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Should You Floss or Brush First?

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Taking care of your teeth can avoid an unnecessary trip to your dentist’s office, helping prevent cavities and other potential problems. Cleaning your teeth twice a day, including flossing, is necessary for promoting good oral health. When you clean your teeth, should you floss or brush first? 

Continue reading to learn more about dental hygiene, including why it’s important and if you should floss or brush your teeth first. 

The Importance of Your Oral Health

Your oral health is a vital part of your overall well-being. Without taking proper care of your mouth, teeth, and gums, you increase the risk of tooth decay and gum disease. Between 15–20% of adults ages 35 to 44 have severe gum disease. 

Bacteria in your mouth is normal, but your body’s natural defences and good oral hygiene are typically enough to prevent significant issues. Ineffective brushing and flossing can lead to oral infections only your dentist can treat. 

You should visit your dentist as soon as possible if you ever experience: 

  • Ulcers, sores, or tender areas in the mouth that won’t heal
  • Bloody or swollen gums after brushing or flossing 
  • Chronic bad breath
  • Pain or toothache
  • Loose teeth
  • Receding gums
  • Pain when chewing or biting
  • Swollen face or cheeks
  • Jaw clicking 
  • Cracked or broken teeth
  • Frequent dry mouth 

Many of these issues are less likely to occur when you take care of your teeth and mouth. Your oral health is a lifetime investment, and learning how to brush and floss effectively can help prevent future complications. When beginning your teeth cleaning routine, should you floss or brush first? 

What Comes First, Flossing or Brushing? 

You may think there is no order for brushing and flossing your teeth, but flossing before brushing can help remove bacteria more effectively. 

Flossing helps remove the plaque and food stuck between your teeth that your toothbrush can’t reach. Regular flossing is essential for protecting your oral health. However, removing plaque, bacteria, and food after brushing your teeth leaves these particles behind until the next time you clean. 

When you brush your teeth after flossing, the brushing helps remove these released particles. There is less plaque in the mouth, lowering your risk of gum disease. Another benefit found in a 2018 study is that the fluoride in your toothpaste can better protect your teeth when particles are first removed by flossing. 

Now that you know the best order to clean your teeth, how can you effectively floss and brush to promote healthy teeth and gums? 

Happy women looking in mirror at self while flossing her teeth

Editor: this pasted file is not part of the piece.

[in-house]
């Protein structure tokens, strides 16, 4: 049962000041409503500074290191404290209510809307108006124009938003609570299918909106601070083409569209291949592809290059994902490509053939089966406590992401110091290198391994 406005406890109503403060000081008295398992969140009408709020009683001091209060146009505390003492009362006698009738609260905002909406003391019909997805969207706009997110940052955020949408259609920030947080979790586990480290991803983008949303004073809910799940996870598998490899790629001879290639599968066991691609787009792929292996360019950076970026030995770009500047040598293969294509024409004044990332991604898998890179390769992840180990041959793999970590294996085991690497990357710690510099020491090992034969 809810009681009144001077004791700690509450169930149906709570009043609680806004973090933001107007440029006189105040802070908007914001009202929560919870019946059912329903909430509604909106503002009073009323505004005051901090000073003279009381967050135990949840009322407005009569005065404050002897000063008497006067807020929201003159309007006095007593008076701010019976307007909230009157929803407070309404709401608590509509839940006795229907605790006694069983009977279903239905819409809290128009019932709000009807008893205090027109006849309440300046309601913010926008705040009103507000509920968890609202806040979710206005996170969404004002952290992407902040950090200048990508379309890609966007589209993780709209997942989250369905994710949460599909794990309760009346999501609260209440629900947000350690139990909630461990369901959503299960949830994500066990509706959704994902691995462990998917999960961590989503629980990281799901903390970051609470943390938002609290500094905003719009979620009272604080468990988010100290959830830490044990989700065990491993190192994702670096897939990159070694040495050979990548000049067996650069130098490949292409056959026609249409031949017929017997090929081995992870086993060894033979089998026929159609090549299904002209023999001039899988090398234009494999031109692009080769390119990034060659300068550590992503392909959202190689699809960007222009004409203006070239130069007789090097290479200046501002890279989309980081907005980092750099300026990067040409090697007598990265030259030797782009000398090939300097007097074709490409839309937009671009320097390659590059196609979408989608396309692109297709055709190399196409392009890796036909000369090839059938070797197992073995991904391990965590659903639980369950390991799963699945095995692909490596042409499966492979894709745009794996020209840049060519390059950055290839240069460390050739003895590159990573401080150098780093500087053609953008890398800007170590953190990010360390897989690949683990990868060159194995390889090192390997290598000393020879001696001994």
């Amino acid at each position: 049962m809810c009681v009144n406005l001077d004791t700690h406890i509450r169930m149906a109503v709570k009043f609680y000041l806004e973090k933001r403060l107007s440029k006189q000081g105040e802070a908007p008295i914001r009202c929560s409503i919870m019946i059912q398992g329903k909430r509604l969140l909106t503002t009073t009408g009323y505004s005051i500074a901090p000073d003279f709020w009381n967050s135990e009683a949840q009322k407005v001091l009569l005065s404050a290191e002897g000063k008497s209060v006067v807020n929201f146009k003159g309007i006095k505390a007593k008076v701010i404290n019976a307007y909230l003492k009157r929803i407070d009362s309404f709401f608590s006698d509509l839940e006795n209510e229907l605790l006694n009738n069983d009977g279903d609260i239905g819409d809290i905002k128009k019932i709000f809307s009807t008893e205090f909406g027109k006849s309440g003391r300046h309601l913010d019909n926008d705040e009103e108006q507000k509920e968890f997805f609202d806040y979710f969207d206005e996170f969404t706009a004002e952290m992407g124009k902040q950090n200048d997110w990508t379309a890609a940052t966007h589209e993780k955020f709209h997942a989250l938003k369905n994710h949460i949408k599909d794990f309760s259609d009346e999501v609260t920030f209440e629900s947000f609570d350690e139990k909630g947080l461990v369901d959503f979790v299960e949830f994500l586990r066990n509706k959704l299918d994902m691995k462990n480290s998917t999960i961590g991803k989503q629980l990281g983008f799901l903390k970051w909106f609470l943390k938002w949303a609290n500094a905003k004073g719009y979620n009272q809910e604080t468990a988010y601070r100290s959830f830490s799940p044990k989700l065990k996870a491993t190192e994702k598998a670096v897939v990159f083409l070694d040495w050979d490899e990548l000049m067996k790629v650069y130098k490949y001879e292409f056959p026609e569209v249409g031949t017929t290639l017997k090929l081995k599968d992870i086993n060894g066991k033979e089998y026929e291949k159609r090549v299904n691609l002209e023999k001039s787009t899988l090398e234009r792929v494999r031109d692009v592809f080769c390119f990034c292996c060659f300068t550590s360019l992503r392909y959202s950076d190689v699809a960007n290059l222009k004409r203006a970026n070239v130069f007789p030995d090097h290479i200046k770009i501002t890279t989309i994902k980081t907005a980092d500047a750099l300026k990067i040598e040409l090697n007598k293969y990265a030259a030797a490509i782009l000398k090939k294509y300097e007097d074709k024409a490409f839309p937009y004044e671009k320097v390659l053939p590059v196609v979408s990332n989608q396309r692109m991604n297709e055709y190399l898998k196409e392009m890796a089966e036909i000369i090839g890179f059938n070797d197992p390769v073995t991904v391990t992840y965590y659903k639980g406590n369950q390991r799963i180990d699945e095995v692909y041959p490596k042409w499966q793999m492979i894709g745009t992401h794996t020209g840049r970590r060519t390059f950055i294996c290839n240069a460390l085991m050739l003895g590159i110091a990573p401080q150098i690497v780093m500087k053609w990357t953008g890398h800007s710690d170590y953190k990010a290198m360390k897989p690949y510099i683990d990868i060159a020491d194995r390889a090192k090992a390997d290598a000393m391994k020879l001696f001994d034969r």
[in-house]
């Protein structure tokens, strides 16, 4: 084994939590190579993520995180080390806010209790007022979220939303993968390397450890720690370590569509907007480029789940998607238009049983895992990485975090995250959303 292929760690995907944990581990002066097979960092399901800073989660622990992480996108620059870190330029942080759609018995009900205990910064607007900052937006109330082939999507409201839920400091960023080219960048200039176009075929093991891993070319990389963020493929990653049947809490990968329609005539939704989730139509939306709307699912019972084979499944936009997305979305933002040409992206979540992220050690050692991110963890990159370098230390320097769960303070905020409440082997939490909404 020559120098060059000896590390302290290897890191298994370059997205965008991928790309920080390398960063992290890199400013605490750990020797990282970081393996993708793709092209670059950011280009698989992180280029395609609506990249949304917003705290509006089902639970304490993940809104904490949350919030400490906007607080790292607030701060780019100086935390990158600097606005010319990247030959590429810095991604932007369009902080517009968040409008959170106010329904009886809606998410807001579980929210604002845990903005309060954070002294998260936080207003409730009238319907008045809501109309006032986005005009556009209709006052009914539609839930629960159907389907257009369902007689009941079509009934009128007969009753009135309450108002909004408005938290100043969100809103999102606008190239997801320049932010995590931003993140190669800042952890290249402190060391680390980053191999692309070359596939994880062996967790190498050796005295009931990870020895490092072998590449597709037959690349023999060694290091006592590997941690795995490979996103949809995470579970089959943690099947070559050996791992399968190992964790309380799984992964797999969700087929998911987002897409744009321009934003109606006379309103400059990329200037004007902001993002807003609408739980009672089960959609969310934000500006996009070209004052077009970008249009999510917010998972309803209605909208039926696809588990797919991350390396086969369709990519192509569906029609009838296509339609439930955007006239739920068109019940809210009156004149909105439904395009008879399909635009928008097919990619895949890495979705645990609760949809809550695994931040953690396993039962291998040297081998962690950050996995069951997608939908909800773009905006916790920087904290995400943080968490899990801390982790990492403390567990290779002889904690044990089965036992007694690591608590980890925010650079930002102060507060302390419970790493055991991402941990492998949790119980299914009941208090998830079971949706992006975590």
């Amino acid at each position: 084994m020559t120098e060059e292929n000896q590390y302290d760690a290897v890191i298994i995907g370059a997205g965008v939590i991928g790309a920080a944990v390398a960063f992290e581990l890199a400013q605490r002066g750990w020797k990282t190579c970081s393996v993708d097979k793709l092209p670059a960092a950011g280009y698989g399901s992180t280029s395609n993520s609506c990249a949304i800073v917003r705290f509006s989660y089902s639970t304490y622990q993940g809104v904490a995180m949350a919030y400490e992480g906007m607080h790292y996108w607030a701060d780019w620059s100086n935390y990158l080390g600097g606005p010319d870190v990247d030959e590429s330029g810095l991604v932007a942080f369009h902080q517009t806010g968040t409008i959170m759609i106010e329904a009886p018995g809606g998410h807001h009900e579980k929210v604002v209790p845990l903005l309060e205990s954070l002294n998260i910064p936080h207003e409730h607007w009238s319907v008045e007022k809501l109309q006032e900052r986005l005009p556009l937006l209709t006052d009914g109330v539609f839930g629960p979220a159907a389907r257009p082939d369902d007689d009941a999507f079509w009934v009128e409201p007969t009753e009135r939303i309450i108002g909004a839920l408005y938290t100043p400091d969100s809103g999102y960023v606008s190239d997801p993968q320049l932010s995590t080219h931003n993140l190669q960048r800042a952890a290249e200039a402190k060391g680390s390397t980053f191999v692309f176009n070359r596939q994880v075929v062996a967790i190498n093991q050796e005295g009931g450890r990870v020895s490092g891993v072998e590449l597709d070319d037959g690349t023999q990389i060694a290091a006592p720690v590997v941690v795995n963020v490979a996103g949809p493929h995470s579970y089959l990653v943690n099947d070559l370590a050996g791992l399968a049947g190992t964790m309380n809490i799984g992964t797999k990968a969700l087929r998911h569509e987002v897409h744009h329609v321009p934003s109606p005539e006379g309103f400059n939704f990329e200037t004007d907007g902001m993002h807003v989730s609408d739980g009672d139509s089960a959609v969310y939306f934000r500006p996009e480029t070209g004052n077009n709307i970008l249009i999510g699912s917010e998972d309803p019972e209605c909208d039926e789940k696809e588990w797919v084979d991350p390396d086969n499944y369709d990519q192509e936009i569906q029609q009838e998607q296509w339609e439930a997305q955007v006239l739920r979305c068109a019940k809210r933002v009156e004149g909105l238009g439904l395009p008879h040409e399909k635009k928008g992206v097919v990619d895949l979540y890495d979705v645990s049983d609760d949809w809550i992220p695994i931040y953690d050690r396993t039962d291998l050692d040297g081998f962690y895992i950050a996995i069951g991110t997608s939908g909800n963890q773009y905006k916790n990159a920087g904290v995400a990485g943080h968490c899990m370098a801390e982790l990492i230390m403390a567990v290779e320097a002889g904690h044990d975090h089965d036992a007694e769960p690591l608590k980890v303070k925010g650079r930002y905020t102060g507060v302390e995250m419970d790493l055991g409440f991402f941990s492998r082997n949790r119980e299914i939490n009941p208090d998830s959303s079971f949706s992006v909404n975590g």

Taking Care of Your Teeth

Daily cleaning is vital for protecting your teeth. According to the Canadian Dental Association, plaque hardens into tartar within 24–36 hours. Tartar is only removable with help from your dentist, so timely cleaning is the most effective way to avoid future issues. 

You can floss your teeth in the best way possible by following these steps: 

  • Take a length of floss equal to the distance from your hand to your shoulder & wrap it around your index & middle fingers, leaving around 2 inches of space
  • Slide the floss between your teeth & wrap it into a “C” shape around the base of the tooth & gently under the gumline
  • Floss the tooth from base to tip 2 or 3 times
  • Floss both sides of every tooth, including the back molars
  • Roll the floss string into a ball after finishing & throw it in the garbage 

Don’t Forget to Brush Effectively

After you finish flossing, it’s time to brush your teeth. Ideally, you should brush your teeth after every meal, but you should aim to clean your teeth twice a day. Brushing your teeth before you go to sleep is essential.

Brushing your teeth isn’t complicated, but there is a correct way to do it. Following these steps can help you remove as much bacteria from your mouth as possible: 

  • Brush at a 45-degree angle to your teeth, directing the bristles to where your gums & teeth meet
  • Use a gentle, circular, up & down motion to clean the teeth on all chewing surfaces 
  • Brush your teeth for at least 2–3 minutes, changing your brushing pattern to avoid missing areas of bacteria 

Use a soft brush with rounded bristles when cleaning your teeth. Additionally, you need a toothbrush that can reach the back of your mouth. If you’re struggling to find the right toothbrush, your dentist can offer recommendations. 

Besides daily flossing and brushing, regular dental appointments are essential for promoting good oral health. Preventative care can help you avoid a potential filling or other procedure. 

Remember to Visit Your Dentist Regularly 

Your dentist can identify and treat any problems before they cause further damage with regular dental visits. Another benefit of these visits is that you receive a more thorough cleaning than you can complete at home. 

Don’t forget to book an appointment to help protect your oral health. Contact your dentist for a dental exam and cleaning. 

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